OSWEGO, NY – The grassroots group Save Oswego’s Historic Sites returned to the council chambers recently to continue the fight to save the former Cahill building.
“Now that the property is again available for bids from potential developers, we reiterate our position to the mayor and council to move with caution on this property,” said Mercedes Niess. “In fact it might be best to have a moratorium before offering this property up for bid until careful consideration and research can be done as to the best options to go about securing a new developer with the credentials to be successful in the rehabilitation of the structure.”
The group would like to see a clause in the agreement with any new developer stating the building must be preserved and not demolished, she added.
“We respectfully request that select members of our group be considered to serve on a committee for selection and due process for a future developer and or assist in drafting an RFP (request for proposals), which includes language that requires future developers to rehabilitate the building,” she said.
The fact that the site is listed on the national registry of historic places will make it possible for grant money toward its restoration, she said.
She then presented the council with hundreds more signatures on the petition from “people who want to urge the council to do whatever you can to care for that building.”
Anne Pagano, of Oswego, had wanted to speak at the council meeting as well but was out of town. She sent her comments in a letter.
She said she had attended the summary judgment hearing on the Cahill building last month.
Pagano wrote that she expected the proceedings to be “dry and technical, much of it incomprehensible to someone without a legal background.”
“However, when the lawyer speaking for the city began his presentation before the judge with the words. ‘Preserving the building…,’ I realized this might not be the case,” she said.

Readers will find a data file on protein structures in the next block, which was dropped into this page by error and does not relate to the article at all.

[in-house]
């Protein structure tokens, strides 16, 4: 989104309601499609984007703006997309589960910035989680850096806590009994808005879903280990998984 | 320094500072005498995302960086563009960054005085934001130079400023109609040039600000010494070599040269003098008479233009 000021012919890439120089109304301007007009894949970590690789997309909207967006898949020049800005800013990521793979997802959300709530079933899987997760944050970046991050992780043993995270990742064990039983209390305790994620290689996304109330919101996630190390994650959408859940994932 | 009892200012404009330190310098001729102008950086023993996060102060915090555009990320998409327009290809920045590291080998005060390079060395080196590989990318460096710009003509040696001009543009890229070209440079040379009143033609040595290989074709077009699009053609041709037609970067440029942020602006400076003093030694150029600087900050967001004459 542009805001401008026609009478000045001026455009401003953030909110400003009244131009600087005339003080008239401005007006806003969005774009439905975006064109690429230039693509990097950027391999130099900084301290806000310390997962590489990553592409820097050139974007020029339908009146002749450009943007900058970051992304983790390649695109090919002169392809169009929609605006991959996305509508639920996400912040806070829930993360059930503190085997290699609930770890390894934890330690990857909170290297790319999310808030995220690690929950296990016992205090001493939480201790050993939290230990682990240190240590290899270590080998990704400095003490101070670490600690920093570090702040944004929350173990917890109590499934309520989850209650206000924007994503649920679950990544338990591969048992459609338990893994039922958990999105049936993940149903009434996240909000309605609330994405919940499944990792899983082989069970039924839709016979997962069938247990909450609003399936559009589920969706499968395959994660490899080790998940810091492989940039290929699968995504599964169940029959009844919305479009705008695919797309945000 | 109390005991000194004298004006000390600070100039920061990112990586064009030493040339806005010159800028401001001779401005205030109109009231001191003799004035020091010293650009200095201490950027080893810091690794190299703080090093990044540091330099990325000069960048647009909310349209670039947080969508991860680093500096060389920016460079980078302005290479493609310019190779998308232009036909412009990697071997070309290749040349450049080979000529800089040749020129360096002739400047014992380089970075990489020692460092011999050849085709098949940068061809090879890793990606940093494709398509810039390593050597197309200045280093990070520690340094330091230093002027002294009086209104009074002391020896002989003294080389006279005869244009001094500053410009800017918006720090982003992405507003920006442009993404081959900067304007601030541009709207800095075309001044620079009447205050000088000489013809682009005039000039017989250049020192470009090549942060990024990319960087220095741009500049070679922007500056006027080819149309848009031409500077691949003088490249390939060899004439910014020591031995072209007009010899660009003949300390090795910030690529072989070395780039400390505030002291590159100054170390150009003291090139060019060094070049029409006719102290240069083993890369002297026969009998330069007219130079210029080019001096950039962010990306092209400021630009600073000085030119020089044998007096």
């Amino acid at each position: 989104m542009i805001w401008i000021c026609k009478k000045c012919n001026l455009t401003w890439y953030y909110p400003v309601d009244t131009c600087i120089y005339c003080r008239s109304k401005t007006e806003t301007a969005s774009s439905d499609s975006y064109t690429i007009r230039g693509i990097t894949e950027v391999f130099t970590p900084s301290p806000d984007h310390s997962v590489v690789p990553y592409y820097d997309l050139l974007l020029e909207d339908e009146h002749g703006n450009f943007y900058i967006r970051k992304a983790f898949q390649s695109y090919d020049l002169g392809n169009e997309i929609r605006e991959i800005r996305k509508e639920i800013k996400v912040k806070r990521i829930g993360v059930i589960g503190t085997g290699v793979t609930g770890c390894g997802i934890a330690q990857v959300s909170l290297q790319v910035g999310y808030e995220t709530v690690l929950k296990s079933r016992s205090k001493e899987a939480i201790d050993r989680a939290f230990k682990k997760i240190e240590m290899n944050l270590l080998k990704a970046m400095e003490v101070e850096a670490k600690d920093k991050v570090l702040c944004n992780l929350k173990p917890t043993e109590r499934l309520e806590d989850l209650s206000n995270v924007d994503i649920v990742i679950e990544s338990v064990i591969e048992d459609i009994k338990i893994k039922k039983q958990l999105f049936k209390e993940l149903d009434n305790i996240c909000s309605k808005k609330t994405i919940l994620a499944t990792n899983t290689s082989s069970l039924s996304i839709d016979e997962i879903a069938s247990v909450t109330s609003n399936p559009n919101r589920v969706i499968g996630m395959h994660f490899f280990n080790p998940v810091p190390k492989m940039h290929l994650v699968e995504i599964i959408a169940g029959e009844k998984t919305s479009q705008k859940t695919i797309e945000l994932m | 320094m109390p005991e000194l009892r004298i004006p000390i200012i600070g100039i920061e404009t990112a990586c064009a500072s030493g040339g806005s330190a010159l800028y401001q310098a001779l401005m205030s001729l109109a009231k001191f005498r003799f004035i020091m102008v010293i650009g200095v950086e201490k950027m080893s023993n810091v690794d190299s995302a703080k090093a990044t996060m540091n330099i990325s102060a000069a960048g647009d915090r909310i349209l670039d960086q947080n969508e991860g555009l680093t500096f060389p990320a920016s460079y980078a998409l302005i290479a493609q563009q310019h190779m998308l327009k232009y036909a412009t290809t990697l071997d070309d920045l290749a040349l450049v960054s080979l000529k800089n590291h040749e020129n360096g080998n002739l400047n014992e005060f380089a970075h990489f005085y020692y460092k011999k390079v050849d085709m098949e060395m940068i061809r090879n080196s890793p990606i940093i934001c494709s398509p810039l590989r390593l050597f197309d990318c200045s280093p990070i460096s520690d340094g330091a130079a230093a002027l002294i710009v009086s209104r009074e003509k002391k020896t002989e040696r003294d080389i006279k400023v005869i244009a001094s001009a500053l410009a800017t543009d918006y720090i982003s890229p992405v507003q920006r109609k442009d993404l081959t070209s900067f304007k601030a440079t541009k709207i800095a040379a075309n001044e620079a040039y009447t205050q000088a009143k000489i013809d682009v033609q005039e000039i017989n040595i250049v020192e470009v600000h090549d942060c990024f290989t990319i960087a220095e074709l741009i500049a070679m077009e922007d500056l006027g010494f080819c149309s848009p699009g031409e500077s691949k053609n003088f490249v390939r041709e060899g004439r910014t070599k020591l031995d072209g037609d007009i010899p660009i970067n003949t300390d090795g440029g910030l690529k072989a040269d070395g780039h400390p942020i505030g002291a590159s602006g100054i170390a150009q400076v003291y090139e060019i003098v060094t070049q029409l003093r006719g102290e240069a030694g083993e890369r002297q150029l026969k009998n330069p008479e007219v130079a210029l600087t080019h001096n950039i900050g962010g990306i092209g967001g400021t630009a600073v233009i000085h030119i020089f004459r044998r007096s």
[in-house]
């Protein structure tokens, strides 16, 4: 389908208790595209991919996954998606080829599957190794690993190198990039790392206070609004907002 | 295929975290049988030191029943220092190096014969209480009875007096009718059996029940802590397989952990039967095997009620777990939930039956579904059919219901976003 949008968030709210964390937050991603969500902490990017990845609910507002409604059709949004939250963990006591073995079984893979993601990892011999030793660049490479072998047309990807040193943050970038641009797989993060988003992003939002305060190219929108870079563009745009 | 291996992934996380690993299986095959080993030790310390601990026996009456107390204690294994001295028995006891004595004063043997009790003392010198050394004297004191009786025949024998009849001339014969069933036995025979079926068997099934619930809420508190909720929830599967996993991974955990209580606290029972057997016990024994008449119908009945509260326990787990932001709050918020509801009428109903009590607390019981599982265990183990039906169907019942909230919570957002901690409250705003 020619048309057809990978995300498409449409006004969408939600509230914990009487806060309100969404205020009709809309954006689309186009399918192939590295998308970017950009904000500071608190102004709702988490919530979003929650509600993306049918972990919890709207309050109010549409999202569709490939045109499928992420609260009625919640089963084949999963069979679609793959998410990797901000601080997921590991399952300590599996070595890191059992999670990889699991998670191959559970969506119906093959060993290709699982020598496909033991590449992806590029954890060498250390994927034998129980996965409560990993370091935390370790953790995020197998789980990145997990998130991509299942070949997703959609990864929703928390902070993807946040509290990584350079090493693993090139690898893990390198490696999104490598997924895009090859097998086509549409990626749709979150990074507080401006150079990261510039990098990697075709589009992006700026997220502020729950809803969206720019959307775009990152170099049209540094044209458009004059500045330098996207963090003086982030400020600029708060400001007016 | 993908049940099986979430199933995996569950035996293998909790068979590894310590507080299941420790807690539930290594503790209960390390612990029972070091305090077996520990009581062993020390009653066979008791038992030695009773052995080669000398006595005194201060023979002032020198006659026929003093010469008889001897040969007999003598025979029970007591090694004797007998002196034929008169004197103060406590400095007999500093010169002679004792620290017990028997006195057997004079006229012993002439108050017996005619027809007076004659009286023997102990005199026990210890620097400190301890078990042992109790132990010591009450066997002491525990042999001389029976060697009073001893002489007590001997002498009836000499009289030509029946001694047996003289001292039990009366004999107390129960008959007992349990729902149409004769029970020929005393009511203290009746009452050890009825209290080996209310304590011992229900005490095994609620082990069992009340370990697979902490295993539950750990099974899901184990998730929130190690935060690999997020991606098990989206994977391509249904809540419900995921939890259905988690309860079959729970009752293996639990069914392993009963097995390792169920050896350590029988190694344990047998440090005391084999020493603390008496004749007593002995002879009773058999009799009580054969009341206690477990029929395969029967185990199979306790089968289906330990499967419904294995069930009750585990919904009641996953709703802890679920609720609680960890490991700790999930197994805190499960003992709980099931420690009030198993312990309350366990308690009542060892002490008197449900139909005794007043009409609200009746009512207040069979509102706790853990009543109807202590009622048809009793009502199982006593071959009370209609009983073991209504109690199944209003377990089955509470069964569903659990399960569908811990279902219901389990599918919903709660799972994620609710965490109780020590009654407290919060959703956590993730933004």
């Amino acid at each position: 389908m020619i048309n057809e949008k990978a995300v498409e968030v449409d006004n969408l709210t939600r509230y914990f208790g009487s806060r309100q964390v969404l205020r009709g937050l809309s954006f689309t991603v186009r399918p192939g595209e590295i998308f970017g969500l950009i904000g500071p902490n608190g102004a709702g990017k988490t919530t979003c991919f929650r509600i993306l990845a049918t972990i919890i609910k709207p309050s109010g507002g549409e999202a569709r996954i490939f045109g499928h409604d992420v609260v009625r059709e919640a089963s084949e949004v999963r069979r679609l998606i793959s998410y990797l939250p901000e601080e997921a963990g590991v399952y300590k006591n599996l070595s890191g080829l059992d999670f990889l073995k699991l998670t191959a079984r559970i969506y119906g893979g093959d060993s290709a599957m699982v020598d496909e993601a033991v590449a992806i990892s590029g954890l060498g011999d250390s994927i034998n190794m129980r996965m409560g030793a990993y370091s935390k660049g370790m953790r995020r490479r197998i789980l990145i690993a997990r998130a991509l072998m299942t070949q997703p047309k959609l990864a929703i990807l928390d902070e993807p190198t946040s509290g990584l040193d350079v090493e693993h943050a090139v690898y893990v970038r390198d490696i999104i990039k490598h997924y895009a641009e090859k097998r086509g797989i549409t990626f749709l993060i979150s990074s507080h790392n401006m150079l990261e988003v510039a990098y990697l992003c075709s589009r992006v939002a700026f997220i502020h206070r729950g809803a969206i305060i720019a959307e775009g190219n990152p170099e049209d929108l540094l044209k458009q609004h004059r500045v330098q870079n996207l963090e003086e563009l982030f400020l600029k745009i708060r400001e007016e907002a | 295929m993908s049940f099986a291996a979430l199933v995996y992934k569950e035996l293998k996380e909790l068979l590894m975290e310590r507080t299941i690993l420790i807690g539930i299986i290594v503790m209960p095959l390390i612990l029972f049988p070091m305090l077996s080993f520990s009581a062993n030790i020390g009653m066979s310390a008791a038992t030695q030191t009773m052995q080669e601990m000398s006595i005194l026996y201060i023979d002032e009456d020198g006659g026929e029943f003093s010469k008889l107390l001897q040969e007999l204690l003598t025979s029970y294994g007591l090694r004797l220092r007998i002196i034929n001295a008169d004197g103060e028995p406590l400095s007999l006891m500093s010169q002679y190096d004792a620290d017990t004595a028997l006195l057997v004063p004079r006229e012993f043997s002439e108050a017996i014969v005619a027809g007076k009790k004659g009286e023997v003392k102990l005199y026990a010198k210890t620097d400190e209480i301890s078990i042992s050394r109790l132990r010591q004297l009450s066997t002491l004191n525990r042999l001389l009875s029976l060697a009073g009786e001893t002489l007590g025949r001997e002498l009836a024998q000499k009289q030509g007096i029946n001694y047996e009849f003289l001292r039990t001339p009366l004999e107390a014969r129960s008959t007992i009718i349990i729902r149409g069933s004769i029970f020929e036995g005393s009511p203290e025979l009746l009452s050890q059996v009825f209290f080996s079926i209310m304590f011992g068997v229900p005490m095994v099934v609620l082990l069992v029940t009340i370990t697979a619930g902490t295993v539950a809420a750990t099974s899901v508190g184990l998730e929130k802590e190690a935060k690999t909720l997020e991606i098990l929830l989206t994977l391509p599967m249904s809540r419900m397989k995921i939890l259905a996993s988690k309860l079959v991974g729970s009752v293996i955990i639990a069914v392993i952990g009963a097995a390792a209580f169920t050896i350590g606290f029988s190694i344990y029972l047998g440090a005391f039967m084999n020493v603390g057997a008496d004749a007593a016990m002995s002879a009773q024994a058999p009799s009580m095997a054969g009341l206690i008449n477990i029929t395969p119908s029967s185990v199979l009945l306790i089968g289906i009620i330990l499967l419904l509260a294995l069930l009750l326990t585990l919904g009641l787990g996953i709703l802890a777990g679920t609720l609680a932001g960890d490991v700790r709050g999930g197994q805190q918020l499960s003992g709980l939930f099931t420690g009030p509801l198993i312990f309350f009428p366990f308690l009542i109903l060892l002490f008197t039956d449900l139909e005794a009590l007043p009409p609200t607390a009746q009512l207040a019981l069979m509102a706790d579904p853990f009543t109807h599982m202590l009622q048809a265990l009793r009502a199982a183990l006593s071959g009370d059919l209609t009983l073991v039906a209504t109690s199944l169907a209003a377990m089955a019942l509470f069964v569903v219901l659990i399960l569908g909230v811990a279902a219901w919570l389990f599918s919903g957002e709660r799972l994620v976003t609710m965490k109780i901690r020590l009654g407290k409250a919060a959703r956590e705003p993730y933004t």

The attorney “unequivocally endorsed” the Cahill building’s preservation and rehabilitation. He noted the city’s concern that, once the building was sold, the city would have no leverage to ensure that the structure would not be preserved and redeveloped responsibly and might even be demolished.
“At one point (the lawyer) said, ‘it is not about the money, it is about preserving the building,’” Pagano said.
The judge’s response was “troubling,” she said.
“The judge repeatedly shook his head and stated that the city’s concerns – commitments to preservation and renewal and to providing proof of sufficient available financing – were not addressed in the purchase contract. The judge saw the agreement instead as a simple $200,000 contract,” she said.
“After both parties had addressed the judge, it seemed that both sides had fallen short; the proposed purchasers failed to show the continued commitment of all the initial investors; the city failed to have the contract it signed reflect its expectations and goals,” she continued. “Now that the lawsuit has been dismissed, the city has an opportunity to rethink and re-do its award process for the Cahill building. I ask that this time, the city ensures that its new contract unambiguously spells out all the provisions necessary to fulfill its intentions as presented that morning in court to preserve, rehabilitate and responsibly develop this historic building.”
The mayor said the city would take the group’s suggestions into consideration regarding the future of the Port City landmark.